What is Richard Sackler’s background?
THE Sackler family is one of America’s wealthiest, with a net worth of $13 billion.
They’re most known for being at the heart of the US opioid crisis, with Richard Sackler, the former CEO of Purdue Pharma, playing a key role.
Richard Sackler is a multibillionaire businessman from the United States.
He was the chairman and president of Purdue Pharma, which is best known for creating Oxycontin, a pain-relieving medicine.
Multiple lawsuits have been filed against his company due to the drug’s link to the US opioid epidemic.
Following his bachelor’s degree from Columbia College and an MD from New York University School of Medicine, Richard joined Purdue Pharma.
He worked with his father, Raymond, who was the firm president, as head of research and development and marketing.
He was in charge of the department that created Oxycontin and later promoted the myth that opioids were not extremely addictive.
Despite the fact that opiates have been known for their addictive nature for thousands of years, Richard convinced FDA officials that Oxycontin was less addictive than other medicines in order to gain FDA clearance.
He was described as “an enigmatic, slightly awkward man” by The New Yorker.
Rebecca, Marianna, and David were born to Richard and his now-ex-wife Beth.
Doctors John Purdue Gray and George Frederick Bingham created Purdue in 1892.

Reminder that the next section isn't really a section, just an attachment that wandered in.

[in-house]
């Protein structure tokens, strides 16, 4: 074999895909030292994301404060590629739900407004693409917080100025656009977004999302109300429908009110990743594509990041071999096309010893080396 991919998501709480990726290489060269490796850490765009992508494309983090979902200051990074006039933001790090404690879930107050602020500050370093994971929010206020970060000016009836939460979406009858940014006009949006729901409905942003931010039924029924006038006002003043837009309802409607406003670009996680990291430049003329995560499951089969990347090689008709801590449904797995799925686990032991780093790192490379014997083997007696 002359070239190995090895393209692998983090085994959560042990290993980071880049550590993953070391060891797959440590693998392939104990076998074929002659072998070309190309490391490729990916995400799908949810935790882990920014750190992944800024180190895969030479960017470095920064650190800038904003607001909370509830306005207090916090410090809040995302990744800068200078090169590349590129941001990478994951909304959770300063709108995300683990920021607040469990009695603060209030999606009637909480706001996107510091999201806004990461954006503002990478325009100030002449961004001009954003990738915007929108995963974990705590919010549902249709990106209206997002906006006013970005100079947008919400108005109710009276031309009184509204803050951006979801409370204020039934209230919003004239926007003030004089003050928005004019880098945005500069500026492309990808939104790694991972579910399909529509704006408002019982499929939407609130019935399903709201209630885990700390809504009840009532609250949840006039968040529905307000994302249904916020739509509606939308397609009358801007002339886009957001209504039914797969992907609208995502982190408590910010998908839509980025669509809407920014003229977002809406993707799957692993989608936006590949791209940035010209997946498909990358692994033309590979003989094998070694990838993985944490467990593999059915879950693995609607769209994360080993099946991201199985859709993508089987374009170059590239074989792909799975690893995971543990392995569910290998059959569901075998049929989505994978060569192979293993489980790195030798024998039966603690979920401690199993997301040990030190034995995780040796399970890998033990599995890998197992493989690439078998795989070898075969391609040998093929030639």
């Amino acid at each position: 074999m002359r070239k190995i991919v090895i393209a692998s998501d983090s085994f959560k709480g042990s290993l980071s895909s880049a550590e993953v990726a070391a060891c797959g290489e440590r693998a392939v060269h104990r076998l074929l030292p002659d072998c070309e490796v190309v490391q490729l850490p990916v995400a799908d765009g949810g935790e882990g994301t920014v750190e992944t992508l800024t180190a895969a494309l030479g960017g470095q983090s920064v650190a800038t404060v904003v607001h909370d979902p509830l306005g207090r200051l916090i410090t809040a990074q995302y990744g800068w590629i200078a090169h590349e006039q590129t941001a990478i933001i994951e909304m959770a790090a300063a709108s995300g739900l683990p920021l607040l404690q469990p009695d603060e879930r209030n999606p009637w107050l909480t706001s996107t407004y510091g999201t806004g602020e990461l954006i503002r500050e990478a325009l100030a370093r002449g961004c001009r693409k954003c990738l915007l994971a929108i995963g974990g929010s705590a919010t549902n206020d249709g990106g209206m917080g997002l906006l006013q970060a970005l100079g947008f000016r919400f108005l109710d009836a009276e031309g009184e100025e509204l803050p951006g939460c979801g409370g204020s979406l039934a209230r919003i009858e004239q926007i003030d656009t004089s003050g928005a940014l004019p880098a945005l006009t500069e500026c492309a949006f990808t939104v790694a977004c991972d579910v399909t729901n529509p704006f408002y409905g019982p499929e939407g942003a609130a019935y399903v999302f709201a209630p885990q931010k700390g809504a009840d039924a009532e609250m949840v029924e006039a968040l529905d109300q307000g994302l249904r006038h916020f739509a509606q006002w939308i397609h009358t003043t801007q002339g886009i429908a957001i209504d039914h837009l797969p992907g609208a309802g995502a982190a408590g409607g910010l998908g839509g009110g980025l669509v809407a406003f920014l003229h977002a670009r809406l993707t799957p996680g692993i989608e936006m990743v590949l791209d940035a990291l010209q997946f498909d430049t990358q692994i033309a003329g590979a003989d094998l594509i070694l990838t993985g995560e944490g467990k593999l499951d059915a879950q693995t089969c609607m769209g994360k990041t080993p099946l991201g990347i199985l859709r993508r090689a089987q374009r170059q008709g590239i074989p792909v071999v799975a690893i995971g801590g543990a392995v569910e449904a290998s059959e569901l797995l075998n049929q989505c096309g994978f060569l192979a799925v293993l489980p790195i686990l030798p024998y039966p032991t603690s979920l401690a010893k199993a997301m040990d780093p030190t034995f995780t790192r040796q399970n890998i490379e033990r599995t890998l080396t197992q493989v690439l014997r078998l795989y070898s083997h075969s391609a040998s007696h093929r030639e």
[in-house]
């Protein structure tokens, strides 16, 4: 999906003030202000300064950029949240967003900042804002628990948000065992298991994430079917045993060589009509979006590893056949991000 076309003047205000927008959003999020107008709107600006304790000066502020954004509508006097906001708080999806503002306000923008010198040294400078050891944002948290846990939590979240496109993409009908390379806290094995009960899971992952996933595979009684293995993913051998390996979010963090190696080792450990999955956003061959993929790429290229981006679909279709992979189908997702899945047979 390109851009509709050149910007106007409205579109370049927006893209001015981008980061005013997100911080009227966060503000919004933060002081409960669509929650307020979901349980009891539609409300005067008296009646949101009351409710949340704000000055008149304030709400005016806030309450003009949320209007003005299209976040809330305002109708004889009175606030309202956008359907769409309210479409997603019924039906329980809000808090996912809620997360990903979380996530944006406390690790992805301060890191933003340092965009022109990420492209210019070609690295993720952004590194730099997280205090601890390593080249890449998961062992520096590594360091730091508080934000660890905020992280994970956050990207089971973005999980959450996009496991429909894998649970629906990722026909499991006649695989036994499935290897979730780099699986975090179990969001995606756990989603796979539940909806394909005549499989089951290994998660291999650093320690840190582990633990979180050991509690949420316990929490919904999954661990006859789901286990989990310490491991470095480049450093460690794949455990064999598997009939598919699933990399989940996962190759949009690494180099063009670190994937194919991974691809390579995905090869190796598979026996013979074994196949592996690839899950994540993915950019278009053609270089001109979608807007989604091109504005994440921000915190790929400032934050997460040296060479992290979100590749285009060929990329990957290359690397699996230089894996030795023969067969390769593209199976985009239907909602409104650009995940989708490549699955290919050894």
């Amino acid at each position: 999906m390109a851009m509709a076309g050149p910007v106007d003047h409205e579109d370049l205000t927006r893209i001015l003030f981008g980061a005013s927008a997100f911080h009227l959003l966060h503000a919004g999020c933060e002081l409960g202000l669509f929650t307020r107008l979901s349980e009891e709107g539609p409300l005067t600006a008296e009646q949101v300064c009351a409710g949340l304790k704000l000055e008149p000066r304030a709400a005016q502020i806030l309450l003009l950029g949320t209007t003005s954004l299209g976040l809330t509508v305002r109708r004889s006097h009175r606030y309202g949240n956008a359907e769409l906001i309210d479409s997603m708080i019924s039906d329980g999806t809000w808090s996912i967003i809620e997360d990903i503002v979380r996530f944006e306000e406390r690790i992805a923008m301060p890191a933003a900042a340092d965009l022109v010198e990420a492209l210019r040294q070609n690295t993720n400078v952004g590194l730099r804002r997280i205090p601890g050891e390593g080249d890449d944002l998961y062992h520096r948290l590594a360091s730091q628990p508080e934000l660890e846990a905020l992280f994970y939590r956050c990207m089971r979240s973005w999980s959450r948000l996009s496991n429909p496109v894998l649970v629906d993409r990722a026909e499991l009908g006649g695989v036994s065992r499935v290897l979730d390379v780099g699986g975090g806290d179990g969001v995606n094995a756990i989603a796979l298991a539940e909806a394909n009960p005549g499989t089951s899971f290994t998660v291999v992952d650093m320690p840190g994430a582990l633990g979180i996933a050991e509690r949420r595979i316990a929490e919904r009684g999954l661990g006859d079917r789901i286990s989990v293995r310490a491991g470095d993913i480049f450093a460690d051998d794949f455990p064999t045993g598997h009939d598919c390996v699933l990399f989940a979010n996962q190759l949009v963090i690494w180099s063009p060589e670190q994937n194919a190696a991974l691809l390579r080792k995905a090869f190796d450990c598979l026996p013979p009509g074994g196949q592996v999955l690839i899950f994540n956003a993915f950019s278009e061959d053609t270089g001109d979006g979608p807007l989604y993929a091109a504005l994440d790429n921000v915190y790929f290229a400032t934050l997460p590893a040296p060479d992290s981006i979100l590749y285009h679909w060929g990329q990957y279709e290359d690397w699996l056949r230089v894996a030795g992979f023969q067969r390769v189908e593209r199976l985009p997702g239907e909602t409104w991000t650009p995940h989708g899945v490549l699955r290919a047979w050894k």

In 1952, Raymond, together with his brothers Mortimer and Arthur, purchased the business.
Before entering into the field of pain management in the 1990s, they sold earwax remover, laxatives, and antiseptics.
Raymond’s family has been the most active in Purdue, despite the fact that he is the youngest of his siblings.
Richard and Jonathan, his sons, were born to him and his wife Beverly.
He was a physician and a businessman who died in 2017 at the age of 97.
Arthur, the eldest of his three brothers, was also a physician.
He worked in psychiatry and published numerous publications in the discipline, but his most significant contribution to science was his research into the metabolic foundation of schizophrenia.
During the 1960s, Arthur made a small fortune selling the tranquilizers Librium and Valium.
Aside from medicine, he gathered the world’s largest Chinese art collection and founded various galleries throughout the globe.
He told his children to “leave the world a better place than when you entered it” before his death in 1987.
Since then, Jillian has defended her late husband’s name, which she thinks has been harmed by Purdue’s involvement in the opioid crisis.
“Passing judgment on Arthur’s life’s work through the lens of the opioid problem 30 years after his death is a mistake…,” she stated in 2018. Brinkwire News in a Nutshell